A microcopy, the sections of a landing, the flow of any application, the presentation of new branding to a client… all of them are, after all, a story. And a communicator, even if he or she hasn’t belonged to this world, although the differences between one sector and another are evident, is above all an expert storyteller capable of applying that knowledge to the extensive work of texts that digital studios such as Z1 require.
What usually happens is that since everyone knows how to write, everyone believes that they can face a copy. But putting letters together is not the same as building a story and finding the best way to communicate it to your readers.
Frequently, clients want to interfere with the content more than perhaps they should, sometimes doing themselves a disservice. In that sense, it was clear to us that we, the experts in words, had to enter into dialogue with our partners from the beginning. We started to collaborate side by side with colleagues from other departments so that the code, the design, and the texts will work harmoniously as a whole at the service of perfect communication.
Putting letters together is not the same as building a story and finding the best way to communicate it to your readers.
Since then, we have reinforced our training and expertise in content-led design, which is nothing more than the user experience applied and focused on communication. The optimal design process involves content at all times, and this requires incorporating UX writers into the team. Only this way a truly people-centered experience can be achieved, only this way we can prevent a user from leaving a website not because they do not like the appearance of it, but because they have not understood what we are asking them to do.
As previously said, both Clarisa and I already knew how to write a story, but the UX challenge had its peculiarities and it is necessary to enlighten ourselves daily by reading the helpful and constant information that can be found today on the subject. And, above all, consuming the content of our competitors with dragon-like hunger. Every time I subscribe to an app, I receive an error message, I follow a flow of steps to enjoy what a digital product offers, I read it with my new UX writer glasses.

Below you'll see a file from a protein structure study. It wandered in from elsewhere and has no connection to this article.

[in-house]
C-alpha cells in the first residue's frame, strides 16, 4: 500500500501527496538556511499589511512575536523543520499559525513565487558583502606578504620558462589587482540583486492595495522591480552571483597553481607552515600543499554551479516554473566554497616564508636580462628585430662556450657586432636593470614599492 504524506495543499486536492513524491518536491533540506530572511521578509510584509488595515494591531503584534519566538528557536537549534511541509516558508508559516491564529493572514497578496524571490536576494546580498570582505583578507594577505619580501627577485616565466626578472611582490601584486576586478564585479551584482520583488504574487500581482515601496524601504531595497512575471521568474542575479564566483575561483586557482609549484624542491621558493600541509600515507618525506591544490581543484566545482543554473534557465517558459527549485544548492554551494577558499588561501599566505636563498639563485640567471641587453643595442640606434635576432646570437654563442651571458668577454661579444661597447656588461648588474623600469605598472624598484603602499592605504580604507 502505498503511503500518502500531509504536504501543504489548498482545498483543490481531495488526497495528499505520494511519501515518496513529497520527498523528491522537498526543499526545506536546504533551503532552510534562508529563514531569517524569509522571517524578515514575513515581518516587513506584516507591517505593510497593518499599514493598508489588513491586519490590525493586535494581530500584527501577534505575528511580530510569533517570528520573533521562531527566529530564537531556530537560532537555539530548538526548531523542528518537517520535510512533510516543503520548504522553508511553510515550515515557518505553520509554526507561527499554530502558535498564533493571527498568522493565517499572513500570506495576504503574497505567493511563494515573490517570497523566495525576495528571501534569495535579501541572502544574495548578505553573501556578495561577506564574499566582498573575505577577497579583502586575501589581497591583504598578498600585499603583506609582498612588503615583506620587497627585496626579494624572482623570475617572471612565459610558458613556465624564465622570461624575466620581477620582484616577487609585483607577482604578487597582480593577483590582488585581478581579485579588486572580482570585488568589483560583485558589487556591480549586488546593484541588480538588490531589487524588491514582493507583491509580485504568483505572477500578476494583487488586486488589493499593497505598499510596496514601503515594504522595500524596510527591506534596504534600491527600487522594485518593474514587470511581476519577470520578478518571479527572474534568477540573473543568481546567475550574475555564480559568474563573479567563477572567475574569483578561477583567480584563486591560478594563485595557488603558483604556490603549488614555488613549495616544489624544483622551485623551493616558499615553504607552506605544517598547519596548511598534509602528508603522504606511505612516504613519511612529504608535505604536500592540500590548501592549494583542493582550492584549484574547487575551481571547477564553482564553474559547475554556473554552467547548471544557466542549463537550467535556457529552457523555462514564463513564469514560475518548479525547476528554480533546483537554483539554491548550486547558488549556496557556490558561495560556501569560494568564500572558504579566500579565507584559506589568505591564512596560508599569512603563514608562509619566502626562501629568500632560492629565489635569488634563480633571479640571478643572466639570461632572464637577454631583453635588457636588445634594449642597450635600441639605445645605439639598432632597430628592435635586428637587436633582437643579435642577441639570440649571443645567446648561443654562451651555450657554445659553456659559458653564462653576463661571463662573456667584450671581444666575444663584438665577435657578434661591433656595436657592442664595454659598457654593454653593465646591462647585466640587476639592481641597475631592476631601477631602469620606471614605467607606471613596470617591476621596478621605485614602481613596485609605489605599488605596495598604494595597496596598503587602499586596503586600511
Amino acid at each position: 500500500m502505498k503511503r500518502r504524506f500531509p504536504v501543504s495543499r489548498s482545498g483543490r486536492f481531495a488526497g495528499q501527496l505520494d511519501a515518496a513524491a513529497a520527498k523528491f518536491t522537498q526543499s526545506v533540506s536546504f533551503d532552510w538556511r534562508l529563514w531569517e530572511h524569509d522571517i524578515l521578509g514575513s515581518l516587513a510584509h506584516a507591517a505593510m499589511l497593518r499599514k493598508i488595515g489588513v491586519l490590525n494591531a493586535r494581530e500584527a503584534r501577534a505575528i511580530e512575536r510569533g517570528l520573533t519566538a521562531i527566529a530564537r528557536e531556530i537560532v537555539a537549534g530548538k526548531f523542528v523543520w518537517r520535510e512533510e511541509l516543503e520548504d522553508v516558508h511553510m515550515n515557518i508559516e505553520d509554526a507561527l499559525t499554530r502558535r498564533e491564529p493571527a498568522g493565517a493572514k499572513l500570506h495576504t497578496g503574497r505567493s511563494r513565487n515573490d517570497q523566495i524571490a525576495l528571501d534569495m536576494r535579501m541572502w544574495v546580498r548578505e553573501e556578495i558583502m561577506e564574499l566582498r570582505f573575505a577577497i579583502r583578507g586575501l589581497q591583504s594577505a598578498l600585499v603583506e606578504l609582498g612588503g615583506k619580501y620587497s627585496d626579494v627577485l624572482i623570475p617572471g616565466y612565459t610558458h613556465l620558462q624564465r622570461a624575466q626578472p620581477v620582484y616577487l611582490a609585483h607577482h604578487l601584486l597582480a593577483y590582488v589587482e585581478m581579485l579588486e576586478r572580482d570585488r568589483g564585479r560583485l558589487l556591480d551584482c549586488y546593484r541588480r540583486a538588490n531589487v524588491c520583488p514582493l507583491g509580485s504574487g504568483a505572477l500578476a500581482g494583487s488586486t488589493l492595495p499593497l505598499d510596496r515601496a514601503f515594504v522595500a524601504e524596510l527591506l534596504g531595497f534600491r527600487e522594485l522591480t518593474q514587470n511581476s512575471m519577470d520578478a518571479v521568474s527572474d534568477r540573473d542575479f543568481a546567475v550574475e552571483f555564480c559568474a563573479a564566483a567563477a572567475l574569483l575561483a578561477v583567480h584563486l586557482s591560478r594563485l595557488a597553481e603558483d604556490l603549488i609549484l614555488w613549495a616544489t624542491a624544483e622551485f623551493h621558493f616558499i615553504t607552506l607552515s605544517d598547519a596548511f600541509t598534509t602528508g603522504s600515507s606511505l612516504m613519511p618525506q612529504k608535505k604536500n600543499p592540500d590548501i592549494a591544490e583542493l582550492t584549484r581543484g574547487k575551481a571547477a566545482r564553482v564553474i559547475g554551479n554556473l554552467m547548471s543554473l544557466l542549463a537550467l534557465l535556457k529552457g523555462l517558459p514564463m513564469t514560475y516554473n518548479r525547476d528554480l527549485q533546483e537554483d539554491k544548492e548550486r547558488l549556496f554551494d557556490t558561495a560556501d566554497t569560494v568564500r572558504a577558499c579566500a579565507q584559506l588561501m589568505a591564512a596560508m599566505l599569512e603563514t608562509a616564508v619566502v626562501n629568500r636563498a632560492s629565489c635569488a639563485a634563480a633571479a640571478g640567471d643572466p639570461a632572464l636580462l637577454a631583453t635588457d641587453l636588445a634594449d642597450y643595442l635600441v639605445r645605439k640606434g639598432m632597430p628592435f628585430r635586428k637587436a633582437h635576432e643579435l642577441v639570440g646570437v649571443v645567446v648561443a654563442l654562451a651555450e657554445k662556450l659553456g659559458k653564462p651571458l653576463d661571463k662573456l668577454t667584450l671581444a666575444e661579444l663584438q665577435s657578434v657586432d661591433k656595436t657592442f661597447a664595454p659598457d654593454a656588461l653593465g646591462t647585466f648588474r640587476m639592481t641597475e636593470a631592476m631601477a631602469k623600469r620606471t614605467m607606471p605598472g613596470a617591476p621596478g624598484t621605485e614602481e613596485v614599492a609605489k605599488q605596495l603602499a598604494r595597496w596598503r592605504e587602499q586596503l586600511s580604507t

Among those challenges, one of the most difficult for editors who come from other areas of communication is to write concisely. The synthesis capacity is, indeed, the main virtue of the UX writer. Say it short, clear, and bluntly, yes, but try to make creativity and originality shine as well. It is not an easy challenge, but it is exciting. After all, this is the difference between an average product and an exceptional one, a question that the best digital studios in the world already know and apply.
Every time I subscribe to an app, I receive an error message, I follow a flow of steps to enjoy what a digital product offers, I read it with my new UX writer glasses.
However, looking at our sector, we have found that the writer is often late in the process, not consulted until the design is done, and many unsuccessful experiences emerge from this circumstance. At Z1 we are turning this dynamic around, expanding our content team, and getting the writer to sit at the design table from planning to launch. Who better than a journalist to ask the clients what they want to communicate? Who better knows when a graphic resource will require a little more linguistic context for the user to assimilate it properly?